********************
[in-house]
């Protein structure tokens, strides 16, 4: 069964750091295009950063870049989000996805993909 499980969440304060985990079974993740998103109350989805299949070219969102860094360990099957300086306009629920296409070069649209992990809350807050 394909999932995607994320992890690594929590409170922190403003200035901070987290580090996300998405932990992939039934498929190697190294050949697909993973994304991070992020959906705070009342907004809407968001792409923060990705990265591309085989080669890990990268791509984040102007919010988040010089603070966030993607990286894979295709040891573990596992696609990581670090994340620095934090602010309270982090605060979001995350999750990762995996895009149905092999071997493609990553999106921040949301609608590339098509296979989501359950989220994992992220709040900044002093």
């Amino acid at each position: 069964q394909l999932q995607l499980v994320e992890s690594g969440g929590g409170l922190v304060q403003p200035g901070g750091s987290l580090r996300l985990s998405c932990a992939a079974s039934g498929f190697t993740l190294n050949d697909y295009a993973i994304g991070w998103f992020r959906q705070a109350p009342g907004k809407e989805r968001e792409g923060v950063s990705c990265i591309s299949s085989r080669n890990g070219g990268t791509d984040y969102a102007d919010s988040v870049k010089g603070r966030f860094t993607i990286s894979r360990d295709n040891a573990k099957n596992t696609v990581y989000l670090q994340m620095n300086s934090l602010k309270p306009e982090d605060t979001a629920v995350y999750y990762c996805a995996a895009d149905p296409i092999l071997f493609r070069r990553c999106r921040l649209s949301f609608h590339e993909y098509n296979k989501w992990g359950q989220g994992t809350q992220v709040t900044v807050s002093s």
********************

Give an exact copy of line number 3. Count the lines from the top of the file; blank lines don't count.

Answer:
């Amino acid at each position: 069964q394909l999932q995607l499980v994320e992890s690594g969440g929590g409170l922190v304060q403003p200035g901070g750091s987290l580090r996300l985990s998405c932990a992939a079974s039934g498929f190697t993740l190294n050949d697909y295009a993973i994304g991070w998103f992020r959906q705070a109350p009342g907004k809407e989805r968001e792409g923060v950063s990705c990265i591309s299949s085989r080669n890990g070219g990268t791509d984040y969102a102007d919010s988040v870049k010089g603070r966030f860094t993607i990286s894979r360990d295709n040891a573990k099957n596992t696609v990581y989000l670090q994340m620095n300086s934090l602010k309270p306009e982090d605060t979001a629920v995350y999750y990762c996805a995996a895009d149905p296409i092999l071997f493609r070069r990553c999106r921040l649209s949301f609608h590339e993909y098509n296979k989501w992990g359950q989220g994992t809350q992220v709040t900044v807050s002093s």